|Melissa: age 25|
Portion of a work in progress: my sister's story and her battle with mental illness.
by Gaya Lynn
I want you to enter my mind.
I want you to really know what my experience was like though my eyes. through the eyes of someone who once was completely insane.
It is my hope that by looking through my eyes, by walking the path I walked up on, you will go away with a better understanding what it is to have mental illness. Though my illness has caused a great deal of pain for myself and for my loved ones, I still feel that my experience-no matter how bizarre and painful it has been - was nonetheless fascinating.
When I was insane, it was like living in a completely different world, and though this world was often just an illusion, it was all so real to me.
In the beginning, my experience was living in a cartoon, being at the top of a roller coaster, on a constant high. But as time we on, as my condition deteriorated, the cartoon turned into a living hell. During the acute phase of my illness, not only did I fear that the devil was out to get me and that my life was in danger, but I was also tormented but the voices of God and the devil. I had lost all touch with reality while I no longer had access to many emotions such as guilt and remorse. I was so incredibly happy and euphoric; I no longer cared if I hurt the feelings of friends or family.
I was lost in my own reality, one that kept assuring me that I was right, the “chosen one,” and that everyone else was wrong and evil. And while it appeared to an outsider that I was mad, I truly heard the voices of the Devil and God just as one hears his neighbor or a friend. For months, I lived on the threshold of insanity, dipping in and out of mania until I was completely insane.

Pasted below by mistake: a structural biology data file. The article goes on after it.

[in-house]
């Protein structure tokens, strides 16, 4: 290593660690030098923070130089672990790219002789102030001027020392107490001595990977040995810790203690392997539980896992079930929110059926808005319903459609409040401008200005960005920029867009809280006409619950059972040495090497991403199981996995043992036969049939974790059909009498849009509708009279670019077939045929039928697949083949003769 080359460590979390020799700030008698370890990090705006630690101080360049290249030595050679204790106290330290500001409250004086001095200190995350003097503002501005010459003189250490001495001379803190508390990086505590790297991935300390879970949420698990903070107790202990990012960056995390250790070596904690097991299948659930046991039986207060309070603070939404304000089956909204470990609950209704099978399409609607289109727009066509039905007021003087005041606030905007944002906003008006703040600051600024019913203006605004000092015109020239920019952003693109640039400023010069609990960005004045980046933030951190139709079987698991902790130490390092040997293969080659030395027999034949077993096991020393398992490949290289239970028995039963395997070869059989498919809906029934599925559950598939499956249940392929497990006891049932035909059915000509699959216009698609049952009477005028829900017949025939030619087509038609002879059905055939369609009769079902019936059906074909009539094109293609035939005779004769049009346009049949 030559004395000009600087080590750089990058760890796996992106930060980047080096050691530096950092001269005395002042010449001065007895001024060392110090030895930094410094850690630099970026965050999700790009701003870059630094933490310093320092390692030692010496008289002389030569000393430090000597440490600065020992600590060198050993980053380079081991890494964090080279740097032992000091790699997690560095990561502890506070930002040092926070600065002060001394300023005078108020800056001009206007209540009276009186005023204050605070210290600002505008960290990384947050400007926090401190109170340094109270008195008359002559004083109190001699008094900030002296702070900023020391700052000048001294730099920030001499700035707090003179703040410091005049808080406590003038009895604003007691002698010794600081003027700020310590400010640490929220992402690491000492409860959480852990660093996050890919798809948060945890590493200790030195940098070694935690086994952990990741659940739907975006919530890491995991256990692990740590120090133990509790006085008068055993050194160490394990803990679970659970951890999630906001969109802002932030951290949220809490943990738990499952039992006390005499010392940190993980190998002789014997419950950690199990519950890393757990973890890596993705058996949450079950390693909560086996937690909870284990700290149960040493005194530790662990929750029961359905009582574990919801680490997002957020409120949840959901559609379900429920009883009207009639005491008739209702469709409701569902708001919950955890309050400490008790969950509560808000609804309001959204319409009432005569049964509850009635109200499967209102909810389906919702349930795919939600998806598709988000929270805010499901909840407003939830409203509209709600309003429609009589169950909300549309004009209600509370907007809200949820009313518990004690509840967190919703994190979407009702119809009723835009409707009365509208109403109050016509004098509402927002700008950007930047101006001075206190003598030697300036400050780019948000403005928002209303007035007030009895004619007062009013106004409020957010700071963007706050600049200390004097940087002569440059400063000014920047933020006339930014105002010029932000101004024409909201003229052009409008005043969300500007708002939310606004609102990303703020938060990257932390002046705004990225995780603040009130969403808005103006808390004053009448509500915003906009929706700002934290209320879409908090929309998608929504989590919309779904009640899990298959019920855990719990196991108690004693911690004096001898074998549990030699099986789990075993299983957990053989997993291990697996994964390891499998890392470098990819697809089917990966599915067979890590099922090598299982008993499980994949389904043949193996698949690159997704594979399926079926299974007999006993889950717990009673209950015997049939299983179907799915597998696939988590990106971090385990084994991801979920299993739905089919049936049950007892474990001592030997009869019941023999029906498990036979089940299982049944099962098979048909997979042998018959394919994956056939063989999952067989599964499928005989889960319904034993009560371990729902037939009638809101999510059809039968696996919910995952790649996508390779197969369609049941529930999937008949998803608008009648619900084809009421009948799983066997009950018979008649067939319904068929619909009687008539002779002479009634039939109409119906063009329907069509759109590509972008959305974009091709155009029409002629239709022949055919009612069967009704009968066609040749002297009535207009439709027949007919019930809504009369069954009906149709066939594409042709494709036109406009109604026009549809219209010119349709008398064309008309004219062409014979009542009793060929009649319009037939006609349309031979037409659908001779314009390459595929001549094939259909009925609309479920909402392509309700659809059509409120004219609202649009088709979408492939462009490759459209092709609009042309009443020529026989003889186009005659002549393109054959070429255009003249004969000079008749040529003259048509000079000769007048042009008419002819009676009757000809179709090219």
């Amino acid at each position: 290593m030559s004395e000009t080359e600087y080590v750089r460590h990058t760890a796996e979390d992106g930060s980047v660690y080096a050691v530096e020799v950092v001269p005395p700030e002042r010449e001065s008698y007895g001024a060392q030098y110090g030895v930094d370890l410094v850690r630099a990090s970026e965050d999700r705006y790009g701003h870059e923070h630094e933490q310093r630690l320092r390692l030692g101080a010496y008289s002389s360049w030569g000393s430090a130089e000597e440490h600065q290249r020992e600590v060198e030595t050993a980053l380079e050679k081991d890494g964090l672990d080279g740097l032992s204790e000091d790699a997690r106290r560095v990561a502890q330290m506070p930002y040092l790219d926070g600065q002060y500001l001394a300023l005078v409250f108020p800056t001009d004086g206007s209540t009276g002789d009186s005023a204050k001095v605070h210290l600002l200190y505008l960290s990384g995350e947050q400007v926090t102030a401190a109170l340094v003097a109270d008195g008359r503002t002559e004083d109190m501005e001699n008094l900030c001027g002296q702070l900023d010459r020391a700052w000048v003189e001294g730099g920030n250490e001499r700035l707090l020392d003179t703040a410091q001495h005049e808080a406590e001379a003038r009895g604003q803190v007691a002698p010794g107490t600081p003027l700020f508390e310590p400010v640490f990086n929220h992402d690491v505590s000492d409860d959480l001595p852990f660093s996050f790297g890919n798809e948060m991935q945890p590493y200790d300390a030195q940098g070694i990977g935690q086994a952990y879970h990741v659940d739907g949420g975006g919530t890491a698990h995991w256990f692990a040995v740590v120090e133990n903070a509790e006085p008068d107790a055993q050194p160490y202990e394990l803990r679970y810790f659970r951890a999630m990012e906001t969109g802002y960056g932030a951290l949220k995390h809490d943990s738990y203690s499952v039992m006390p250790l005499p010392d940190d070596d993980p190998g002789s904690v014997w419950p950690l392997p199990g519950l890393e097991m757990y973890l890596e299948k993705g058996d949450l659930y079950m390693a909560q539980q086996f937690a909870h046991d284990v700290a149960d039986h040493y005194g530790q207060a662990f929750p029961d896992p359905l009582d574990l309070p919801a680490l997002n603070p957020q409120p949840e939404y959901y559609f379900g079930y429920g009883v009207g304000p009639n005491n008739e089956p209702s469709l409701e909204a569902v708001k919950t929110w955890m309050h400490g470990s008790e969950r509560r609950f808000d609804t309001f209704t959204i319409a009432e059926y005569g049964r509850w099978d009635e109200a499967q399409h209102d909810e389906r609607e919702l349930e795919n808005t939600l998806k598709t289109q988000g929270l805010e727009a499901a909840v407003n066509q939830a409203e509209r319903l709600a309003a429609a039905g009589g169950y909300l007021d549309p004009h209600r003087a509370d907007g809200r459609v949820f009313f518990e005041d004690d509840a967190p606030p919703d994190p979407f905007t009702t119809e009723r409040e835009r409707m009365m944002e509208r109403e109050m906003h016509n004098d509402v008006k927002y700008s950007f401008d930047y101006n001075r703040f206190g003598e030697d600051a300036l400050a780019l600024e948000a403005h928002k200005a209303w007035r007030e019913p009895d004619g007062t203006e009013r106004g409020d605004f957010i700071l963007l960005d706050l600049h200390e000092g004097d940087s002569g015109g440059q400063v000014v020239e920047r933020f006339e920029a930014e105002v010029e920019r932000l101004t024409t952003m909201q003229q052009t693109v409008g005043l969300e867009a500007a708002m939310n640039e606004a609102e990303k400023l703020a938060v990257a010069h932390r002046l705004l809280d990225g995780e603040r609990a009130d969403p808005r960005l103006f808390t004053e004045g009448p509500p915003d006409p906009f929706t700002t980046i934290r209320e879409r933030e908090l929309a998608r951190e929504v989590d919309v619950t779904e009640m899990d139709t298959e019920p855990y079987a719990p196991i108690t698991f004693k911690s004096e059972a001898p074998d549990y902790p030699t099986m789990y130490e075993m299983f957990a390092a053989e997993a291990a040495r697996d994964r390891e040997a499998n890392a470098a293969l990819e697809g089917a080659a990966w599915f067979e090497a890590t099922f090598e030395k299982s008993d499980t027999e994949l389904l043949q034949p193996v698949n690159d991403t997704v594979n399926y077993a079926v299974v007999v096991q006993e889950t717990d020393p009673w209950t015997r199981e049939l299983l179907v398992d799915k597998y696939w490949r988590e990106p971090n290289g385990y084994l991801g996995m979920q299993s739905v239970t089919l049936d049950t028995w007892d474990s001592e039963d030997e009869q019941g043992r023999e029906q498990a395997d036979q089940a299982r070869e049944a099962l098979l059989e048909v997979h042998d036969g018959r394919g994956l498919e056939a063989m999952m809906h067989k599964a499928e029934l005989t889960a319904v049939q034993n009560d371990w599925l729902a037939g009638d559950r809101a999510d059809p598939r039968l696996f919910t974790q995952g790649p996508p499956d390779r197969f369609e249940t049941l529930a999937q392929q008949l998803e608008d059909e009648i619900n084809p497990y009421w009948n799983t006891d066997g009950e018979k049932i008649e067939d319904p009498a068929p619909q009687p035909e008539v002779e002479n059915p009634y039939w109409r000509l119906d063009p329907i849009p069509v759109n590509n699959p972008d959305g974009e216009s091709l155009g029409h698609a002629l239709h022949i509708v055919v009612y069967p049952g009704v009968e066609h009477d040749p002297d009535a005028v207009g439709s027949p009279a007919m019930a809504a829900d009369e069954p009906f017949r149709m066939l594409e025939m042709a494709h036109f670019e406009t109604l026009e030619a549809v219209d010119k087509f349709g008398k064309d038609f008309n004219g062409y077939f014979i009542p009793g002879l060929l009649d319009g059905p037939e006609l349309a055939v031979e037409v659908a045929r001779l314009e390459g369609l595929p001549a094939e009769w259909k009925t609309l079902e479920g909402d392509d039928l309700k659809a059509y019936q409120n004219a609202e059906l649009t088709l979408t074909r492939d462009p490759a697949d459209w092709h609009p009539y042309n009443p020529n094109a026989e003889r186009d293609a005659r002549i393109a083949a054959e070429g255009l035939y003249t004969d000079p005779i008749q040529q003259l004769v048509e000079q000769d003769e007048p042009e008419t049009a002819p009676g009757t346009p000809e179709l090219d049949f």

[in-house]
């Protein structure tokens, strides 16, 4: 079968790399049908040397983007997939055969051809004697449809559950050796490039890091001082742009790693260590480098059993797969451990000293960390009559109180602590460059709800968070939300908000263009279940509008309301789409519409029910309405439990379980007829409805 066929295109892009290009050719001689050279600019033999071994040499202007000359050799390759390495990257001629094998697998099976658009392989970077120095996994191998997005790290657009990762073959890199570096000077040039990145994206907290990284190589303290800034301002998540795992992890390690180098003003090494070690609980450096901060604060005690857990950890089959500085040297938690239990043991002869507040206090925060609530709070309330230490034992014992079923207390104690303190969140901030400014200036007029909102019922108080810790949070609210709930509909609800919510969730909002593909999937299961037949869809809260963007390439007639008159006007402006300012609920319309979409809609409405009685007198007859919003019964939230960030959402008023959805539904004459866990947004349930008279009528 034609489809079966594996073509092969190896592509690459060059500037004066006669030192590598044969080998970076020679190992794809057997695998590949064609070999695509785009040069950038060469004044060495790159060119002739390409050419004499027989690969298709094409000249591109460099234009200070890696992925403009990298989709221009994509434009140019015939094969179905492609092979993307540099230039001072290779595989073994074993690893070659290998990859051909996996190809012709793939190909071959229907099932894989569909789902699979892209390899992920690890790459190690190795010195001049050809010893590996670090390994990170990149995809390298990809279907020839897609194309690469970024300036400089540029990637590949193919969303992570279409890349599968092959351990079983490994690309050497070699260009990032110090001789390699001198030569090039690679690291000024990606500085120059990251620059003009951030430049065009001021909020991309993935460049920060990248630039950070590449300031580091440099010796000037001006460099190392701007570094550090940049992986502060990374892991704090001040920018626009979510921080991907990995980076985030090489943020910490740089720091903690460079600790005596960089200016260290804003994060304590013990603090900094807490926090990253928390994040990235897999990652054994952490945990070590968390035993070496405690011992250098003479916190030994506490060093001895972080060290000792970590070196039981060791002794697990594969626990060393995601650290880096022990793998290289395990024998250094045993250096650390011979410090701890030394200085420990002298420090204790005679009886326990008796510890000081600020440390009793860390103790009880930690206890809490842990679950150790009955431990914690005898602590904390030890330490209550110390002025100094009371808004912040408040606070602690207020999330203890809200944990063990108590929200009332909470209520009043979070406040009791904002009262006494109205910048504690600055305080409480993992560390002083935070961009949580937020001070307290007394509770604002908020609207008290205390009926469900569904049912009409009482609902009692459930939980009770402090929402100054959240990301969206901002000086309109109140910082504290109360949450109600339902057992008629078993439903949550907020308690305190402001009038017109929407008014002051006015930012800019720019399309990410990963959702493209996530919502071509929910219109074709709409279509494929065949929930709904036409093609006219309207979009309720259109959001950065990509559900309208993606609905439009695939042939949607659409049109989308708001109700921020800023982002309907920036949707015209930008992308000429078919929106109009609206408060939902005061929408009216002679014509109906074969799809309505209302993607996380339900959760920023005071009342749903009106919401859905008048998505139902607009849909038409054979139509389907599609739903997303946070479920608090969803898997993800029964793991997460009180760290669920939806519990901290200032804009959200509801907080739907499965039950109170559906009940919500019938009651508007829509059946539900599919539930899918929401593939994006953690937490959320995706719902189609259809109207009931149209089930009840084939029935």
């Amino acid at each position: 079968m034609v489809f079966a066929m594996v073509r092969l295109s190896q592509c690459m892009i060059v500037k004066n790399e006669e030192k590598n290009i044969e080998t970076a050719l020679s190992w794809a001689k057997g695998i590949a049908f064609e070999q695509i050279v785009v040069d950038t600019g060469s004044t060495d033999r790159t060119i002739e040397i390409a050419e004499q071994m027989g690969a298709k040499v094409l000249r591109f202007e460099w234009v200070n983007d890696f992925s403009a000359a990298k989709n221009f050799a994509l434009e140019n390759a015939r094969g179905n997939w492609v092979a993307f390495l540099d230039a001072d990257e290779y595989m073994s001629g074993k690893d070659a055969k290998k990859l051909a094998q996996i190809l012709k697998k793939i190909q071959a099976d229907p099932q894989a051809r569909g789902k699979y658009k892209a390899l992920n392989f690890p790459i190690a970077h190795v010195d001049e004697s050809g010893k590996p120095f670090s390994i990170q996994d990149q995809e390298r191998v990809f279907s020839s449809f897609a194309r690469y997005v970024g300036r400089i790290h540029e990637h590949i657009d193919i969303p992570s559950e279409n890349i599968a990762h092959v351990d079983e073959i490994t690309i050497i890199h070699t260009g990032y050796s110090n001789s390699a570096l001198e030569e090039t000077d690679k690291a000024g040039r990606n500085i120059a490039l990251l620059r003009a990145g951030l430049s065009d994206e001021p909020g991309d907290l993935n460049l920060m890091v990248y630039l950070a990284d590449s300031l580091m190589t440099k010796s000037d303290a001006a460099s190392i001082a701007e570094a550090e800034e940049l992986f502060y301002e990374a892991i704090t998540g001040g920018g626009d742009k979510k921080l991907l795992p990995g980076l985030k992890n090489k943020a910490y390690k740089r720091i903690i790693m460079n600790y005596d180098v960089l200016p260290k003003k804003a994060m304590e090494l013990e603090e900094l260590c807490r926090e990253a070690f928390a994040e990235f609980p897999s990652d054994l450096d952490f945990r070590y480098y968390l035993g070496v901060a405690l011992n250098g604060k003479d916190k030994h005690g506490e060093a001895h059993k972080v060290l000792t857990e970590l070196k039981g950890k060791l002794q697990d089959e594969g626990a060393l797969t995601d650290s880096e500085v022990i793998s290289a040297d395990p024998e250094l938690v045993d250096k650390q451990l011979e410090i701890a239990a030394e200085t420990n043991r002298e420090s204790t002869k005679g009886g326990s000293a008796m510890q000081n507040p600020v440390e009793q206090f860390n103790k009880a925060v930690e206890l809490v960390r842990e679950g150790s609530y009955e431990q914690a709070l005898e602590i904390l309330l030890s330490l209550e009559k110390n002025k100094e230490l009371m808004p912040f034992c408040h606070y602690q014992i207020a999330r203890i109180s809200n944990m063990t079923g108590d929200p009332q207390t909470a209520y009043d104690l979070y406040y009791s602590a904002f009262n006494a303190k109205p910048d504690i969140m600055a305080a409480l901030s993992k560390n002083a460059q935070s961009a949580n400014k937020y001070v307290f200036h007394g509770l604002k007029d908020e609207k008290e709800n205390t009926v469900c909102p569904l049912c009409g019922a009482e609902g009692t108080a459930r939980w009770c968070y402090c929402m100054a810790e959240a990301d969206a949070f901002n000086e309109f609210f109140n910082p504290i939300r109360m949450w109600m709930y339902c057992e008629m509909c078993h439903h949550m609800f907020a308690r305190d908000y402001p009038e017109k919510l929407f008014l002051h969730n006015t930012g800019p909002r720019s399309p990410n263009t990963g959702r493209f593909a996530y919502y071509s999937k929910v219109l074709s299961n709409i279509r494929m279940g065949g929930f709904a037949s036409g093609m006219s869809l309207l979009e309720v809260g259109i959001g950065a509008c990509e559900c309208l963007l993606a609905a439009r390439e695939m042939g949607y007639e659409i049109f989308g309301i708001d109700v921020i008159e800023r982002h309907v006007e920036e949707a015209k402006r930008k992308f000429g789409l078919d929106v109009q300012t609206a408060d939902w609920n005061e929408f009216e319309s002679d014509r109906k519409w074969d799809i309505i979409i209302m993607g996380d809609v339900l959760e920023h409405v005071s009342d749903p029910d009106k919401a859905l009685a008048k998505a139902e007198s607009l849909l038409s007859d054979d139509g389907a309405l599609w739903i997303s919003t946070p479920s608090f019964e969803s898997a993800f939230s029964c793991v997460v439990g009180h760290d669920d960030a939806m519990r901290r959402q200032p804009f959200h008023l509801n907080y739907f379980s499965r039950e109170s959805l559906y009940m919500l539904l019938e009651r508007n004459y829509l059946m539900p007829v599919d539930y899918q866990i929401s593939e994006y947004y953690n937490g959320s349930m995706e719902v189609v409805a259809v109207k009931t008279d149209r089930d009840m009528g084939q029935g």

This story is based on those months of my life, when I went from being a fairly typical Southern California gal to a patient in a mental hospital. Perhaps what I found most interesting were those subtle personality changes which came about as I got sicker.
Changes that were so subtle, and came so quickly, it felt as if I woke up one day completely insane without knowing when or how all this came to me.
For many months, I wasn’t just in another world, I was another world. I saw through the eyes of madness, an experience that has not only changed my life, but the lives around me-
Melissa. August 1, 1995
“I have a story to tell…”
That was my what my older sister, Melissa, told me one summer during my one month stay at my parents. Since I had been away in Italy during most of her psychotic episodes, I had yet to hear what had happened. Thus, we began with cassette tapes. Every day after lunch or sometimes late in the night, I would go up to her room with cups of hot Japanese tea, press play on a small recorder and interview my sister.
For several hours, Melissa would tell me what had happened with incredible detail, detail I found surprising in light of her state of mind at that time. Apparently, though my sister was completely insane, parts of her intellectual facilities, and memory remained fully intact. Not only did she experience insanity, but she was able to recover and share her tale.
When the interviews were completed, I took them back to Italy and begun to write. After